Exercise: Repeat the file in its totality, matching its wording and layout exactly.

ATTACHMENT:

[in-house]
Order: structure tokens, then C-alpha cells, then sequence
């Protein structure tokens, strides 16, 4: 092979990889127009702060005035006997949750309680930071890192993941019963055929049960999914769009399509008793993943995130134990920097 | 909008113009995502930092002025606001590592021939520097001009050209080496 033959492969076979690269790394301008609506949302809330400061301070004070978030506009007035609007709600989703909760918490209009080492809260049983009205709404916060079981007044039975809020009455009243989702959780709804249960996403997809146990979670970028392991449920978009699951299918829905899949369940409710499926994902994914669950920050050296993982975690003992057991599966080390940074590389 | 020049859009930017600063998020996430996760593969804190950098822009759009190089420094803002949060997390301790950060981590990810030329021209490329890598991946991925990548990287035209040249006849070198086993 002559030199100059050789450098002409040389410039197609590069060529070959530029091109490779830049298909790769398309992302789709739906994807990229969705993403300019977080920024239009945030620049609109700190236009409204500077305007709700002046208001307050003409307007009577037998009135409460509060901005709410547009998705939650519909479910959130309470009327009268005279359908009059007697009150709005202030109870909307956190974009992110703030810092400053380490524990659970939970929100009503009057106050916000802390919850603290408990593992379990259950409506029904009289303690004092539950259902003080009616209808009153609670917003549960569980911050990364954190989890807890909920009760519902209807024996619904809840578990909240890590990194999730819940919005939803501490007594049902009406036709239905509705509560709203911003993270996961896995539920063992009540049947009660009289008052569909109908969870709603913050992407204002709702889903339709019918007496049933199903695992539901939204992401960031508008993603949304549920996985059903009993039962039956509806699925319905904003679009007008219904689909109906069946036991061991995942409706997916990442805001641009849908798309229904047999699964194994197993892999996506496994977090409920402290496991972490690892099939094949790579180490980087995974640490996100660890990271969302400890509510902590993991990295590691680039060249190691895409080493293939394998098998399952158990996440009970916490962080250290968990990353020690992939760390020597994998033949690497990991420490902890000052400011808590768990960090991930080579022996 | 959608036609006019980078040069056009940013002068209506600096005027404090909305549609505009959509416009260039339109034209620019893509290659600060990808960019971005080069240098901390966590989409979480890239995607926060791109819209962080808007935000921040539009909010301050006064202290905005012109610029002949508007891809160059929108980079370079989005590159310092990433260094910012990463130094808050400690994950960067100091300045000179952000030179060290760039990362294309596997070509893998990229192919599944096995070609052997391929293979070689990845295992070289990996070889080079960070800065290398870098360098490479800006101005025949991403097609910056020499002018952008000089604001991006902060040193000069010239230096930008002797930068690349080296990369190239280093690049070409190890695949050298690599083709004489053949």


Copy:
[in-house]
Order: structure tokens, then C-alpha cells, then sequence
């Protein structure tokens, strides 16, 4: 092979990889127009702060005035006997949750309680930071890192993941019963055929049960999914769009399509008793993943995130134990920097 | 909008113009995502930092002025606001590592021939520097001009050209080496 033959492969076979690269790394301008609506949302809330400061301070004070978030506009007035609007709600989703909760918490209009080492809260049983009205709404916060079981007044039975809020009455009243989702959780709804249960996403997809146990979670970028392991449920978009699951299918829905899949369940409710499926994902994914669950920050050296993982975690003992057991599966080390940074590389 | 020049859009930017600063998020996430996760593969804190950098822009759009190089420094803002949060997390301790950060981590990810030329021209490329890598991946991925990548990287035209040249006849070198086993 002559030199100059050789450098002409040389410039197609590069060529070959530029091109490779830049298909790769398309992302789709739906994807990229969705993403300019977080920024239009945030620049609109700190236009409204500077305007709700002046208001307050003409307007009577037998009135409460509060901005709410547009998705939650519909479910959130309470009327009268005279359908009059007697009150709005202030109870909307956190974009992110703030810092400053380490524990659970939970929100009503009057106050916000802390919850603290408990593992379990259950409506029904009289303690004092539950259902003080009616209808009153609670917003549960569980911050990364954190989890807890909920009760519902209807024996619904809840578990909240890590990194999730819940919005939803501490007594049902009406036709239905509705509560709203911003993270996961896995539920063992009540049947009660009289008052569909109908969870709603913050992407204002709702889903339709019918007496049933199903695992539901939204992401960031508008993603949304549920996985059903009993039962039956509806699925319905904003679009007008219904689909109906069946036991061991995942409706997916990442805001641009849908798309229904047999699964194994197993892999996506496994977090409920402290496991972490690892099939094949790579180490980087995974640490996100660890990271969302400890509510902590993991990295590691680039060249190691895409080493293939394998098998399952158990996440009970916490962080250290968990990353020690992939760390020597994998033949690497990991420490902890000052400011808590768990960090991930080579022996 | 959608036609006019980078040069056009940013002068209506600096005027404090909305549609505009959509416009260039339109034209620019893509290659600060990808960019971005080069240098901390966590989409979480890239995607926060791109819209962080808007935000921040539009909010301050006064202290905005012109610029002949508007891809160059929108980079370079989005590159310092990433260094910012990463130094808050400690994950960067100091300045000179952000030179060290760039990362294309596997070509893998990229192919599944096995070609052997391929293979070689990845295992070289990996070889080079960070800065290398870098360098490479800006101005025949991403097609910056020499002018952008000089604001991006902060040193000069010239230096930008002797930068690349080296990369190239280093690049070409190890695949050298690599083709004489053949």